The decedent's will contained numerous specific and pecuniary bequests. It then gave the residuary estate “in equal shares to those of the following institutions which shall qualify as charitable transferees to which bequests are deductible under the federal estate tax and state inheritance tax laws applicable to my estate: 1. CALIFORNIA ACADEMY OF SCIENCES ․; 2. THE FINE ARTS MUSEUMS OF SAN FRANCISCO ․; and 3. THE HOOVER INSTITUTION ON WAR, REVOLUTION AND PEACE․”
In a decree of preliminary distribution, the probate court found the Academy qualified as a residuary legatee under “Article Nine” of the decedent's will. During the estate's administration, the executors paid all taxes on Fresno County real property owned by the decedent at his death. The executors paid $267,049.70 for the 1974–1975 tax year, $198,190.15 for the 1975–1976 tax year, $265,632.35 for the 1976–1977 tax year, and $153,876.15 for the 1977–1978 tax year.
The executors timely filed verified claims on behalf of the Academy for refund of one-third of the taxes based on the Academy's asserted ownership of an undivided interest in the real property. The board took no action on any of the claims, and after four years they were deemed denied by operation of law. (Rev. & Tax.Code, § 5141, subd. (b).)
The basic issue is whether the Academy owned a one-third interest in the decedent's real property at the time the taxes were assessed by the County.
Title to a decedent's property passes to the person or persons to whom it is devised or bequeathed subject to the possession of the executor and to the control of the superior court for the purpose of administration. (Prob.Code, § 300.) If the will does not specifically devise real property, title to the realty passes to the residuary legatee. (See former Prob.Code, § 126.) 1 If there are several residuary legatees under the will, each takes an interest as tenant in common unless the will specifies otherwise. (Former Prob.Code, § 29.) Finally, title presumptively passes at the time of death and not at the time of distribution. (Former Prob.Code, § 28.) Thus, under these statutory provisions, the Academy and the other residuary legatees became the owners of an undivided interest in the decedent's real property at the time of the decedent's death. (See Noble v. Beach (1942) 21 Cal.2d 91, 94, 130 P.2d 426; Matter of Estate of Woodworth (1867) 31 Cal. 595, 604–605, 618; Fountain v. Bank of America (1952) 109 Cal.App.2d 90, 94–95, 240 P.2d 414.)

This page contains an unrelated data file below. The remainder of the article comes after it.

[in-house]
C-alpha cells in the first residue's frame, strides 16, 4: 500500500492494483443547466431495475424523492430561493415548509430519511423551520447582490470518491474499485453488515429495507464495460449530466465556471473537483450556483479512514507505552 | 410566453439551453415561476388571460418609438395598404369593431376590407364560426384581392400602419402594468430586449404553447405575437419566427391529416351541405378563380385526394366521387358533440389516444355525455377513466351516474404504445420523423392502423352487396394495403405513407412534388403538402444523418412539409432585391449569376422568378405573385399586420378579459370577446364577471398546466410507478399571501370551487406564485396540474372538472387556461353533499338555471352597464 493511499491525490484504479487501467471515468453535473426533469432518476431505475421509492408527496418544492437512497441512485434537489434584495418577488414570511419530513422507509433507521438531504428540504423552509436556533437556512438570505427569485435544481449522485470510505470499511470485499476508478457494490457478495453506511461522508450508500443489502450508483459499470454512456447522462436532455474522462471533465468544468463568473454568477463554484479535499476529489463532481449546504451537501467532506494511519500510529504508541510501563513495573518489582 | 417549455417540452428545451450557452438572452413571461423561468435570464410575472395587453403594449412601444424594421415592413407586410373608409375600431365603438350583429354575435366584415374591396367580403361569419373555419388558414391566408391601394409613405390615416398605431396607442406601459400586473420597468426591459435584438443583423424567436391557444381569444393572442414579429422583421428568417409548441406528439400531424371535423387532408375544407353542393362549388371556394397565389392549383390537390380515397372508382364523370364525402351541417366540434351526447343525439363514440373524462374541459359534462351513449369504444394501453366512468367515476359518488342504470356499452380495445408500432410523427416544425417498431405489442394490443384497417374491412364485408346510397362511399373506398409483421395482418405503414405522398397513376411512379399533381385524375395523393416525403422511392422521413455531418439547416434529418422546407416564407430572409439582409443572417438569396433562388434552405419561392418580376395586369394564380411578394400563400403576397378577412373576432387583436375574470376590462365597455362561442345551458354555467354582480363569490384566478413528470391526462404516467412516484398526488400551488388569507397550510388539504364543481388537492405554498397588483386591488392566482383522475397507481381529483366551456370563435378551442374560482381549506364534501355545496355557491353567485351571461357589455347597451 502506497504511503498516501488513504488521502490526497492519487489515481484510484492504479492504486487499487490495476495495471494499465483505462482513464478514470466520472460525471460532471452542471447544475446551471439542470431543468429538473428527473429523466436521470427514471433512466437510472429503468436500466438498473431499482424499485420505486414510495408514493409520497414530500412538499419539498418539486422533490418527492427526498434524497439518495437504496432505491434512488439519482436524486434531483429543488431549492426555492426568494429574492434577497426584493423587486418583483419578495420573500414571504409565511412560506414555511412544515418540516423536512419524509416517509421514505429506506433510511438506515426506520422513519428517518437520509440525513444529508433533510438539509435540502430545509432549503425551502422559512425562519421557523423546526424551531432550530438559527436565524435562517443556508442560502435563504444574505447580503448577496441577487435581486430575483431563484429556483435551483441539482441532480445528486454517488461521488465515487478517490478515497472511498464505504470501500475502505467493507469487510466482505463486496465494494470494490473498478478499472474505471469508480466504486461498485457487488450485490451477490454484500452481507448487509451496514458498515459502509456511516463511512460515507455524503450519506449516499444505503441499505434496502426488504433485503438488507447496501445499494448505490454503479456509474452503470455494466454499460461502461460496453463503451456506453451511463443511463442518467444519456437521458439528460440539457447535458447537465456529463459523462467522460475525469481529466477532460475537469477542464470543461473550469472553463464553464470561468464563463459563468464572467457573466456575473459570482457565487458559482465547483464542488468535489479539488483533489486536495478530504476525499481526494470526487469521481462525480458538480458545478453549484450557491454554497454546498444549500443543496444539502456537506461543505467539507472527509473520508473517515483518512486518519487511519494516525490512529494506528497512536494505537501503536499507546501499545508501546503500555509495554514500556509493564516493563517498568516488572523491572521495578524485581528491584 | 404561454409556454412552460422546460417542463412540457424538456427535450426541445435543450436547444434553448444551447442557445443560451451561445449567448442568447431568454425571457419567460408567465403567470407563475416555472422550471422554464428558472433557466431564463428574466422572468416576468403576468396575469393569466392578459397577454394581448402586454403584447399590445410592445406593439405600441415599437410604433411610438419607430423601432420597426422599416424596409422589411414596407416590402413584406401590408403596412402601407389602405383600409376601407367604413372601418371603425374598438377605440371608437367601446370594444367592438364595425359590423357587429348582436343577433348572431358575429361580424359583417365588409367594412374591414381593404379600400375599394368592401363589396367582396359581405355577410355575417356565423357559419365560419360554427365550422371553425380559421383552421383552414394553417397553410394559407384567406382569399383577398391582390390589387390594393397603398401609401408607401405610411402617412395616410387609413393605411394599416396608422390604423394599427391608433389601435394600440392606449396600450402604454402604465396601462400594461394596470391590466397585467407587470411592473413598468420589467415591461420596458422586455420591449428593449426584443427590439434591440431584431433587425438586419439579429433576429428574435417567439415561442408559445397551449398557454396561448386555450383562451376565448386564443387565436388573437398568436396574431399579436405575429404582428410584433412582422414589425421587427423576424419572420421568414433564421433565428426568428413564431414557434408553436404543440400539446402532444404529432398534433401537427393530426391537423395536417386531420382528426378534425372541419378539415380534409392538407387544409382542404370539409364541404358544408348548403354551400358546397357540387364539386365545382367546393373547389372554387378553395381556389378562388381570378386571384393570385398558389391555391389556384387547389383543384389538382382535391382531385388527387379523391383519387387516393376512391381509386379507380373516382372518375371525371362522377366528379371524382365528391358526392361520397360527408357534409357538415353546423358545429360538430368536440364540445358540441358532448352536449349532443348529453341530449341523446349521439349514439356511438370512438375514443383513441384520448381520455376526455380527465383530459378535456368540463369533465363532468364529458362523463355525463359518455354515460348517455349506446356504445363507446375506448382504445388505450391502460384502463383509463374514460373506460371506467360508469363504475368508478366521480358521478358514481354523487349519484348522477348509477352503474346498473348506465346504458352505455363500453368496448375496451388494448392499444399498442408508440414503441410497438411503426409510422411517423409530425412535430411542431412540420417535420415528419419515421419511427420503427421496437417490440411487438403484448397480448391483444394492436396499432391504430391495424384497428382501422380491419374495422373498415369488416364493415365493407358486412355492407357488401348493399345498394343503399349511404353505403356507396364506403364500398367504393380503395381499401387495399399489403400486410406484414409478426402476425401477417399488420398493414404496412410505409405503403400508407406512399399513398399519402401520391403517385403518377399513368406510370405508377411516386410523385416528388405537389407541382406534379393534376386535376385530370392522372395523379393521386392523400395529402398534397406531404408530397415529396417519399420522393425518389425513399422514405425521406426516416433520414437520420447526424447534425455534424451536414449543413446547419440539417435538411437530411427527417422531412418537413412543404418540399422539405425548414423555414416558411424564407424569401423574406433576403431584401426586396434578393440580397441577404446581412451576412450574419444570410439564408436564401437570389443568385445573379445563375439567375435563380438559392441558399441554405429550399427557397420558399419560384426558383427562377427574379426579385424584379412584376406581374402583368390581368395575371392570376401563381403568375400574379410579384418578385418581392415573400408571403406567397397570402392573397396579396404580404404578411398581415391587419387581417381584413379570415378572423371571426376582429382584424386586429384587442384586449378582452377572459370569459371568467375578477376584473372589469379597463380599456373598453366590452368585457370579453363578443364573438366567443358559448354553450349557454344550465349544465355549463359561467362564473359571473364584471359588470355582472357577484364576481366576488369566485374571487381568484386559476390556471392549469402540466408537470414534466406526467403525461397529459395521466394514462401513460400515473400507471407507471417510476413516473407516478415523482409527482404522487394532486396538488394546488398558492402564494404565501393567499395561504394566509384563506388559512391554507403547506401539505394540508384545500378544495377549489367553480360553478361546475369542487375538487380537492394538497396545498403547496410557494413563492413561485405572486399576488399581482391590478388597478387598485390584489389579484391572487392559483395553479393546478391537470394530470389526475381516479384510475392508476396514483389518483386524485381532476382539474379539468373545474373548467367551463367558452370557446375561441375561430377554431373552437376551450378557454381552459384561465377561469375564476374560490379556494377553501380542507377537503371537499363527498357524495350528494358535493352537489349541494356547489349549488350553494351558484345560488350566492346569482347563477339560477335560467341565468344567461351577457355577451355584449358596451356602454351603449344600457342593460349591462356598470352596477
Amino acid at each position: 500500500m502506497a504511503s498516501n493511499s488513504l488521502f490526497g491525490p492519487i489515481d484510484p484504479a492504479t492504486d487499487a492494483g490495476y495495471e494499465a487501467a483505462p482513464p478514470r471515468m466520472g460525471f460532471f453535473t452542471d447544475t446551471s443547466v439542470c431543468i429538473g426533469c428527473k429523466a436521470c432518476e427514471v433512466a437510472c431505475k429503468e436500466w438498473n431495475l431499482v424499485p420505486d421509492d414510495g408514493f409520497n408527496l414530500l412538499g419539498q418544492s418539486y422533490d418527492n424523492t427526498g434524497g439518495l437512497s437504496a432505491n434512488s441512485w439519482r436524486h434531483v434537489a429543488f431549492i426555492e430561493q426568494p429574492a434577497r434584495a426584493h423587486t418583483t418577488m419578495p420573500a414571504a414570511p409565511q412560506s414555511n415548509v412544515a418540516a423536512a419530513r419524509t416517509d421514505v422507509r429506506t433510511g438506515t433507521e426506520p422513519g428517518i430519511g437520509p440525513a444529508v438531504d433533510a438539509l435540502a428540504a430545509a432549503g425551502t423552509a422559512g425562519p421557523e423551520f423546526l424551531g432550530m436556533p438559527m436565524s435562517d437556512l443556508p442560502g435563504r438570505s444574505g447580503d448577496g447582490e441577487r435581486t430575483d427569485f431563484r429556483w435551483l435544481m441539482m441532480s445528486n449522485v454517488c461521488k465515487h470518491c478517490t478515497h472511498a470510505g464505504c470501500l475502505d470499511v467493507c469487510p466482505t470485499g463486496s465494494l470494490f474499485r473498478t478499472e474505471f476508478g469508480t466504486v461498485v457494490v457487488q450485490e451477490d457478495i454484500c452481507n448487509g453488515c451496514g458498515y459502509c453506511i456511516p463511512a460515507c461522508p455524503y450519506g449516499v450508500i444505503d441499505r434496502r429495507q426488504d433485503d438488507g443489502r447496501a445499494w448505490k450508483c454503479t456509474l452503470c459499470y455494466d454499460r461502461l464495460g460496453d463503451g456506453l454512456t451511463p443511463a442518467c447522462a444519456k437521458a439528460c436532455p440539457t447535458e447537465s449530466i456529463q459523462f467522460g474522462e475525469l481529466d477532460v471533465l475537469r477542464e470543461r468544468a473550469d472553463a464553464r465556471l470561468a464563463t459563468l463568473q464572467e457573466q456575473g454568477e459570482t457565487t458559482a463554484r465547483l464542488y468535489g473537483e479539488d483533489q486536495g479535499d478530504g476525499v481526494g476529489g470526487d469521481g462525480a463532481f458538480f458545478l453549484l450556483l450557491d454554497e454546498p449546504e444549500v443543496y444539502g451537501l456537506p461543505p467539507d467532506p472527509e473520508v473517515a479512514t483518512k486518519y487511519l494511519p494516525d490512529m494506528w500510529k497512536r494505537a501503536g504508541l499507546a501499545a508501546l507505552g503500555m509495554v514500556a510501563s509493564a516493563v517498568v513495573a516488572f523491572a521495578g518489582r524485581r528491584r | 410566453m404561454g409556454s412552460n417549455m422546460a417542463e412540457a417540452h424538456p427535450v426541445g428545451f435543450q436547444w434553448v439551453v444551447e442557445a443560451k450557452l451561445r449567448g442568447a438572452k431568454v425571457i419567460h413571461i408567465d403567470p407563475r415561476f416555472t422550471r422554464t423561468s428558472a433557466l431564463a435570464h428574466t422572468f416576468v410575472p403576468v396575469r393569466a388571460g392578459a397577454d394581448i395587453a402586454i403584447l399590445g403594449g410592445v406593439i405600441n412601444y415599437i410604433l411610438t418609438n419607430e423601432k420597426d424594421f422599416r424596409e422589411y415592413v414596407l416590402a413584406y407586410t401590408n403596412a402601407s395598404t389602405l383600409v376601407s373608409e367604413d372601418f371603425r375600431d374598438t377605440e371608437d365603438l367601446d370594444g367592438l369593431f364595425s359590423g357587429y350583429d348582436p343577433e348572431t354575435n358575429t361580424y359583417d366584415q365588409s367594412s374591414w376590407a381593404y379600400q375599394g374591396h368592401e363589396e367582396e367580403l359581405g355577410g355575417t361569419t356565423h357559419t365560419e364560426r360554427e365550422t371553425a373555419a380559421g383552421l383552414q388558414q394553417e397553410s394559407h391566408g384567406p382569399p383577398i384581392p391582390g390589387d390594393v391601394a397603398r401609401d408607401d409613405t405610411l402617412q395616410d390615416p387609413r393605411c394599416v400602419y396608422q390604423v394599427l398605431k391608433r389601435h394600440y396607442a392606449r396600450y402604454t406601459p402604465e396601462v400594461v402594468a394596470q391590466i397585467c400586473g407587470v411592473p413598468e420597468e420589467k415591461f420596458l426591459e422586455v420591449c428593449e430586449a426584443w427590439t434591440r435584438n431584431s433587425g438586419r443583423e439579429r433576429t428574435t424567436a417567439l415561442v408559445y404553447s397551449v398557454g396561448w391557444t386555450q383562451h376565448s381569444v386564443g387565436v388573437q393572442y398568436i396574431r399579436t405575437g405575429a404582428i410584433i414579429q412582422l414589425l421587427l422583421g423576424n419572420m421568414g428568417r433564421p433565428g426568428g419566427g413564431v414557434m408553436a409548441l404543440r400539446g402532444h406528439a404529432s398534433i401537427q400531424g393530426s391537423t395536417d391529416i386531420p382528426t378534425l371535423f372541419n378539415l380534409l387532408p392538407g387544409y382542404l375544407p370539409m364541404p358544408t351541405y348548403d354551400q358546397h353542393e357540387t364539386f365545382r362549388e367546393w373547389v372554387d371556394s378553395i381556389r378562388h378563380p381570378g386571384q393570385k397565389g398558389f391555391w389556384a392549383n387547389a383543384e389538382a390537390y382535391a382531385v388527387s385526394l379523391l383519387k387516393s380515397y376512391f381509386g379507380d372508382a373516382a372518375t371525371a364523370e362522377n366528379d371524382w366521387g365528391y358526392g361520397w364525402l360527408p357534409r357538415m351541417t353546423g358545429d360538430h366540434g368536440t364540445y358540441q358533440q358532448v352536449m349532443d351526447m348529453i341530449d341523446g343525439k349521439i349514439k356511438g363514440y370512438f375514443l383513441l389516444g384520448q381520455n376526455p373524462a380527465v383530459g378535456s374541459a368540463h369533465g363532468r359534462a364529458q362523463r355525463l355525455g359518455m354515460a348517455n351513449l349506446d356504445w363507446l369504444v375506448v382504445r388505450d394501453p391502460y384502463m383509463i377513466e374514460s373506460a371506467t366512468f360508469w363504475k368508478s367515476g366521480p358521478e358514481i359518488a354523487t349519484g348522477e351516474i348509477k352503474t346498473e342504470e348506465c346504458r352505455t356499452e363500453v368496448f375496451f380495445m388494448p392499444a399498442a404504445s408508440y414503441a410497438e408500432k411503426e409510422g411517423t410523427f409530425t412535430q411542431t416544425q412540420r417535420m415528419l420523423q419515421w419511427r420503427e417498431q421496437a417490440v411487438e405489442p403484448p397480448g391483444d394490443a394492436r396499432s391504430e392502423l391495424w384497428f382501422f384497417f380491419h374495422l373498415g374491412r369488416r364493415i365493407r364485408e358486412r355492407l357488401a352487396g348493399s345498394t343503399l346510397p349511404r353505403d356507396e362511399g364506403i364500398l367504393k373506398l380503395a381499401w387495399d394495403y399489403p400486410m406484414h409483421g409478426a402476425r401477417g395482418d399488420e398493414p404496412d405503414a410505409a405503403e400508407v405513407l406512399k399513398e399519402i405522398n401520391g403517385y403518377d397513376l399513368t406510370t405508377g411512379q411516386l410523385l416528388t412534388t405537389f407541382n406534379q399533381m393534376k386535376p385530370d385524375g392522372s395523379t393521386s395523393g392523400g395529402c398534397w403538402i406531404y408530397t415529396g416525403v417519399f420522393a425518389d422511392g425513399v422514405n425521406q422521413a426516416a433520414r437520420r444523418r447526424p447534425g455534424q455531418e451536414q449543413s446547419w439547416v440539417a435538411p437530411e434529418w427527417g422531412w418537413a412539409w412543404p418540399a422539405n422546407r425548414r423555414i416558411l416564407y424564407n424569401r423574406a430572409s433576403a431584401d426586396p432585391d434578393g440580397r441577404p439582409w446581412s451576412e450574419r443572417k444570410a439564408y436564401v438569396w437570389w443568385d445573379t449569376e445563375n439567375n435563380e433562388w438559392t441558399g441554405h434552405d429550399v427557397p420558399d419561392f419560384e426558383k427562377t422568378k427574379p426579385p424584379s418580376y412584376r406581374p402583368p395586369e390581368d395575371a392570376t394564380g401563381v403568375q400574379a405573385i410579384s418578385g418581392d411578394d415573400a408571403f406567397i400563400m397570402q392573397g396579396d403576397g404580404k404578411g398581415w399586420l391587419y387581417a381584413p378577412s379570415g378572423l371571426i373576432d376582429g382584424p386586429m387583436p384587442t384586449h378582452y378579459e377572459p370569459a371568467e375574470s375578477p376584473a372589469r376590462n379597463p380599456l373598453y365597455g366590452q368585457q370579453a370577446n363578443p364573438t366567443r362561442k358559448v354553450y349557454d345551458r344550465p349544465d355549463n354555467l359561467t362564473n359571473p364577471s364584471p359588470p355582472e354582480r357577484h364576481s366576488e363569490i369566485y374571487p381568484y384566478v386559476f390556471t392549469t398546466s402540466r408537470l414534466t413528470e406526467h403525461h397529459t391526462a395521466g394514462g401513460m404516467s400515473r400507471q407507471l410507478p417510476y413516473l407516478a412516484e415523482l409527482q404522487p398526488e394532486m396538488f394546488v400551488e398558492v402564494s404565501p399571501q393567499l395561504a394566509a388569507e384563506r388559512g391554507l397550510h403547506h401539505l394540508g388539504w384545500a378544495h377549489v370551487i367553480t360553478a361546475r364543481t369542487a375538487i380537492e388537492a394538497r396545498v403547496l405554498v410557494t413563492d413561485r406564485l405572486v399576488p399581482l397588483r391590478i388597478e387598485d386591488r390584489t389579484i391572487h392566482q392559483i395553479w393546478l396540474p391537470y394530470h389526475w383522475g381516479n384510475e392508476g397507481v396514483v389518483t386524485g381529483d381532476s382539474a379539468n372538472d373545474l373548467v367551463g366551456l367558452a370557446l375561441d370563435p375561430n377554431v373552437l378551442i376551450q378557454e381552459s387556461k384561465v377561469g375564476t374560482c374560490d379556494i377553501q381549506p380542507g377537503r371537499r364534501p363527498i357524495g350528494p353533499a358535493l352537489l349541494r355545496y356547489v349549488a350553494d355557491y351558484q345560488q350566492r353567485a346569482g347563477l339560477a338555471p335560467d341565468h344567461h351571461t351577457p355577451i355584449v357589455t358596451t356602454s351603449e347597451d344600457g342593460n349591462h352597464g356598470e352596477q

Although no California case has specifically applied the above-stated principle in the context of a tax exemption claimed by a charity for real property subject to probate administration,2 out-of-state cases have consistently recognized the exemption. For example, in People ex rel. Crook v. Wells (1904) 179 N.Y. 257 [71 N.E. 1126], the decedent made certain specific bequests and then gave the residue of his property to the Brooklyn Masonic Guild, a corporate charity. The issue was whether $85,000 in personal property left in the residue was exempt from taxation while in the administrator's hands. After finding that the residuary estate vested in the charity at the moment of the testator's death, the New York high court said: